As October approaches I welcome this seasonal change of chilly mornings that are warmed by sunshine with blue skies into the afternoon as a hint of fall lingers in the air.  The cooler temperatures provoke deciduous trees and shrubs to take a break from their food making process allowing the chlorophyll to cease production, which in turn allows us to enjoy the gorgeous display of fall color in the surrounding mountains and in our very own landscapes. 

The Harvest Supermoon is on the horizon at the end of this month.  This full moon will coincide with the day when it’s nearest to the earth, which will make this Supermoon the largest and most brilliant showcase of the year.  This special day is the perfect opportunity to gather with family and friends to share the bountiful harvest from the garden.  The evenings are just cool enough to cozy up to a fire and enjoy the chilly night.

Early October is the perfect time to change out annual containers to mums, pansies, chard and ornamental kale that brings seasonal color with a cheery welcome to the entry of our homes or patio spaces.  Bulbs maybe incorporated to add an extra spark of color when spring comes forth.  It’s best to plant fall bulbs in October before the ground freezes hard.  Healthy soil is a key component for providing vigorous bulbs in spring.  Incorporating bulb fertilizer at the base of the hole provides additional nutrients for them to flourish.

As a gardener I find great pleasure in planting fall bulbs in the garden.  There is something that makes them even more special when you have to wait for them to emerge.  When selecting bulbs for border beds, it’s a good idea to choose ones that tend to be deer and rodent resistant.  One of my favorites is the checkered lily, (Fritillaria meleagris) this is an heirloom species dating back to 1575.  The bell shaped pendulous checkered maroon or ivory flower naturalizes well.  Flowering onions (Allium varieties) extend the season with the globe like flowers that bloom May through August depending on the variety.

There are many lovely naturalizing daffodils (Narcissi species) such as the butterfly mixture, or the double mixtures that will provide color every spring in the garden.  If you find your daffodils are not producing well you may add a low nitrogen and potassium fertilizer to get them to push blooms.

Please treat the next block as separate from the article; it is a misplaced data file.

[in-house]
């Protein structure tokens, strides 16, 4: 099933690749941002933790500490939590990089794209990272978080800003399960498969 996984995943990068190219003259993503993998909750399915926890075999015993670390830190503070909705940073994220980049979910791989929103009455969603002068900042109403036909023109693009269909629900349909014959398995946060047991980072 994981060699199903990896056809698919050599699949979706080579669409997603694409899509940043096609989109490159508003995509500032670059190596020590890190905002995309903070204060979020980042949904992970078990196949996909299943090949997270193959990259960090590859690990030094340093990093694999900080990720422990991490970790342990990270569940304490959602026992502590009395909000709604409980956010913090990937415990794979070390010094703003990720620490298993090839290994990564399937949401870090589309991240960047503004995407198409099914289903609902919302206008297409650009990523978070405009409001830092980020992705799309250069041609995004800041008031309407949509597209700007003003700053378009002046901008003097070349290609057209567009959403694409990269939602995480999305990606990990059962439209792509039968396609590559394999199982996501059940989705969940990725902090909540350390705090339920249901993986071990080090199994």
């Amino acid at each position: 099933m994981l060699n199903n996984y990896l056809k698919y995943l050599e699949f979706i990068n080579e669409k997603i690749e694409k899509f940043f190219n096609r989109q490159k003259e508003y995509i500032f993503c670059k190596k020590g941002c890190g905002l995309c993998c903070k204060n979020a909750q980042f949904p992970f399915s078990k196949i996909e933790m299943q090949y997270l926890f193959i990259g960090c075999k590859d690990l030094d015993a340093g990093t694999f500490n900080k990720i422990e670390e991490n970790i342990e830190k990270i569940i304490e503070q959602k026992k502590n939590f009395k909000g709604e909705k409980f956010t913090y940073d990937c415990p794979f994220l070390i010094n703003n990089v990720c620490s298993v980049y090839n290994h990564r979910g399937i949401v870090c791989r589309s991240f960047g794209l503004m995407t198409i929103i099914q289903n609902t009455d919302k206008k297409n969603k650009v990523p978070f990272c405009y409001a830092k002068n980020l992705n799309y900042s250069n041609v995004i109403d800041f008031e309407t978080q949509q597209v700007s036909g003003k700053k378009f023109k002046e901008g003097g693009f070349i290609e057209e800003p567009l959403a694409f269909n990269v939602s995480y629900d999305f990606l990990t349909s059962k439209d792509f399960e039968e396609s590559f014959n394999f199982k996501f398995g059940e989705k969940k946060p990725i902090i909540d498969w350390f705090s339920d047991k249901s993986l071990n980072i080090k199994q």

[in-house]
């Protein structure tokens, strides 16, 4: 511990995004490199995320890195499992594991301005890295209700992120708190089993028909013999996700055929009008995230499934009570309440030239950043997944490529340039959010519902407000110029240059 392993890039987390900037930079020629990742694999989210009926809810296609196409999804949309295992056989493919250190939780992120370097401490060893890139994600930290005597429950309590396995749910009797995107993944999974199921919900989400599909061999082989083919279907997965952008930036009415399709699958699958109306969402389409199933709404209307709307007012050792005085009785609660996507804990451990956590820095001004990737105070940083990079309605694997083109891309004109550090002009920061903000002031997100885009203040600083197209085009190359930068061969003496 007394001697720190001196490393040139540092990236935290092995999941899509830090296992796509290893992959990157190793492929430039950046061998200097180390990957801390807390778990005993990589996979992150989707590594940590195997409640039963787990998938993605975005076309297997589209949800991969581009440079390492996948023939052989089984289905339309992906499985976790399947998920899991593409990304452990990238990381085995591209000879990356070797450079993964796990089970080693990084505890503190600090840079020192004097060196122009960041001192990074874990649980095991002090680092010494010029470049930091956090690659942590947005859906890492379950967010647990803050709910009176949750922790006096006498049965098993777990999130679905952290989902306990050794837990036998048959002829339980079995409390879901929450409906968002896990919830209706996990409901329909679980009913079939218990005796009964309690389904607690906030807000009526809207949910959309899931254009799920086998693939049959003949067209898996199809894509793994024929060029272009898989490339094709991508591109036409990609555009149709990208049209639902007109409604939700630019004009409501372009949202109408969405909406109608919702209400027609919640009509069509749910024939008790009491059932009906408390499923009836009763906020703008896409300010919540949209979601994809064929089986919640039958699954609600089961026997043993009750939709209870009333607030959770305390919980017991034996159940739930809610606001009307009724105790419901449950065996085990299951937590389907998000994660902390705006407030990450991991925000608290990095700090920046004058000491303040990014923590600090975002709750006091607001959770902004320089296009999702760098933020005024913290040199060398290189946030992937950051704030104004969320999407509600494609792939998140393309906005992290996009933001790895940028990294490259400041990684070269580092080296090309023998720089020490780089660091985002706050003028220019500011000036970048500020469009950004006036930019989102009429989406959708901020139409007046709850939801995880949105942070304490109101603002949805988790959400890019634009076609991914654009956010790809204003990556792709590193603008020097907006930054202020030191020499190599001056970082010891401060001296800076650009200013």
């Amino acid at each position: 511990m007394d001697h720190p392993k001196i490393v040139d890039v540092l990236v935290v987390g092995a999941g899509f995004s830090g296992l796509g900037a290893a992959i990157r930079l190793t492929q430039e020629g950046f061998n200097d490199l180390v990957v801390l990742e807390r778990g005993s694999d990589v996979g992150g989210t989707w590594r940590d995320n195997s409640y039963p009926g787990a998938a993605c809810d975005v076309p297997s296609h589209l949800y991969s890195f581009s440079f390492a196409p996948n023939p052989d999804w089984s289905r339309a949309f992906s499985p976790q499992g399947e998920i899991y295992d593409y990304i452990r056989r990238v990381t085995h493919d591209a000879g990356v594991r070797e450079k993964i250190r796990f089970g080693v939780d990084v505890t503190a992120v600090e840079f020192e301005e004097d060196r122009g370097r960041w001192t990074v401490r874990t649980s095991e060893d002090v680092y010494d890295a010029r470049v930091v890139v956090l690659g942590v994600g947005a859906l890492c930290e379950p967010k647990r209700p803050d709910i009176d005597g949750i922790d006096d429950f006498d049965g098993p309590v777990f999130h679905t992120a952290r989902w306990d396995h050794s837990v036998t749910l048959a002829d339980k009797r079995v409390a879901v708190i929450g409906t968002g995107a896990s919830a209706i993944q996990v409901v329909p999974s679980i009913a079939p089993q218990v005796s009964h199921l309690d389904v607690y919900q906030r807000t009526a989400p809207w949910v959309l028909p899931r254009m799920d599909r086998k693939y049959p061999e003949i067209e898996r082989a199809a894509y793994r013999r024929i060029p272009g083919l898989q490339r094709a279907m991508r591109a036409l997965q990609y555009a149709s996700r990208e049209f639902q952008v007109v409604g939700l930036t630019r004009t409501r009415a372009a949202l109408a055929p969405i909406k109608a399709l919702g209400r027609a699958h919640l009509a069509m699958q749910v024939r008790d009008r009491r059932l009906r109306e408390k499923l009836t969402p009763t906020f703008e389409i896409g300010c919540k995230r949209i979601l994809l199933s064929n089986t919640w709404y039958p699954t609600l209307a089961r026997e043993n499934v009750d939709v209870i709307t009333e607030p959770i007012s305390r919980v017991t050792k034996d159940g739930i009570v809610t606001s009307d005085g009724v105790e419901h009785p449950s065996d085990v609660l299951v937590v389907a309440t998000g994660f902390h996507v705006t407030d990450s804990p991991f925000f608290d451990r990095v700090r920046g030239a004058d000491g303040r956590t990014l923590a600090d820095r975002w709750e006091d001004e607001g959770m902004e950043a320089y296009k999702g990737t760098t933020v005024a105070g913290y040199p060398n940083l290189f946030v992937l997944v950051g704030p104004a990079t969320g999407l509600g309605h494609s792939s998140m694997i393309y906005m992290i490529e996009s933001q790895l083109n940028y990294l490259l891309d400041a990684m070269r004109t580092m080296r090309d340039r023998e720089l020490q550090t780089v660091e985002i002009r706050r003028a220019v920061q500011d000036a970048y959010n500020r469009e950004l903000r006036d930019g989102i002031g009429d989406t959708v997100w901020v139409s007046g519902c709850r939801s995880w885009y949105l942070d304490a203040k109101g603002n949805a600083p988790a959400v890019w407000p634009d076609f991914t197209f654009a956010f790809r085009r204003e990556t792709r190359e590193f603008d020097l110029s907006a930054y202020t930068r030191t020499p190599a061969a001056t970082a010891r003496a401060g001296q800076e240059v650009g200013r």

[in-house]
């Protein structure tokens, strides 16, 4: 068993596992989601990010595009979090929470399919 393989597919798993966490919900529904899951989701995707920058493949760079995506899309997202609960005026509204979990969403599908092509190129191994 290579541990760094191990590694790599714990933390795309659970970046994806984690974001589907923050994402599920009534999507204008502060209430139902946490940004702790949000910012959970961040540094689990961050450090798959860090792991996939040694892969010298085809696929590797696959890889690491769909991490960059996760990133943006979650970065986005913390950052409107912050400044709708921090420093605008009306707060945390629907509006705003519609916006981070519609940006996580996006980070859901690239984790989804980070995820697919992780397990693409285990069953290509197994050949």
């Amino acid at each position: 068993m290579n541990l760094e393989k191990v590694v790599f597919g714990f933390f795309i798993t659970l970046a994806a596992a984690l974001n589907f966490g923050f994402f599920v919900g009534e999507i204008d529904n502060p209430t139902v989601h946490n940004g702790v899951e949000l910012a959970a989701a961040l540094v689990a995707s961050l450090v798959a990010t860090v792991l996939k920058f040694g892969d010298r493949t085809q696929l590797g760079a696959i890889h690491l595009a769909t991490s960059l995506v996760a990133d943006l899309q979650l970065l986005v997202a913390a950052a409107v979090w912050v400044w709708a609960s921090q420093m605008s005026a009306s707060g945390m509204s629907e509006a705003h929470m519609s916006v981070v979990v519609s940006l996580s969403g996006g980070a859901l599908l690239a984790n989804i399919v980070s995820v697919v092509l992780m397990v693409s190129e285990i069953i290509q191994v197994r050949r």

Fall is a wonderful time of the year to select trees and shrubs to see their fall display of color at its best and get them planted to allow time for establishment before the intense southern Oregon heat returns. 

Some trees that share amazing fall color in the garden are Japanese maples (Acer palmatum cultivars). There are so many to choose from that range in an assortment of brilliant colors.  Dogwoods return with their second attribute in addition to their spring flowers when there leaves grace us with their radiant orange hues. 

If you are looking for a shade tree there are some beautiful Ashes (Fraxinus varieties) that do well here.  The golden desert ash (Fraxinus excelsior ‘Golden Desert’) is a compact shade tree and has beautiful bright yellow color in fall.  As the leaves drop the striking yellow bark is more pronounced.  The autumn purple ash (Fraxinus americana ‘Autumn Purple’) has a larger canopy and does well within irrigated lawn spaces.  The red sunset maples (Acer rubrum cultivars) also make a lovely shade tree.  They have amazing yellow, orange to red colors and are easy to care for. 

As the seasons change, fall is a great time of the year to get outside and bask in the beauty that our back yards have to offer and be thankful for our surroundings.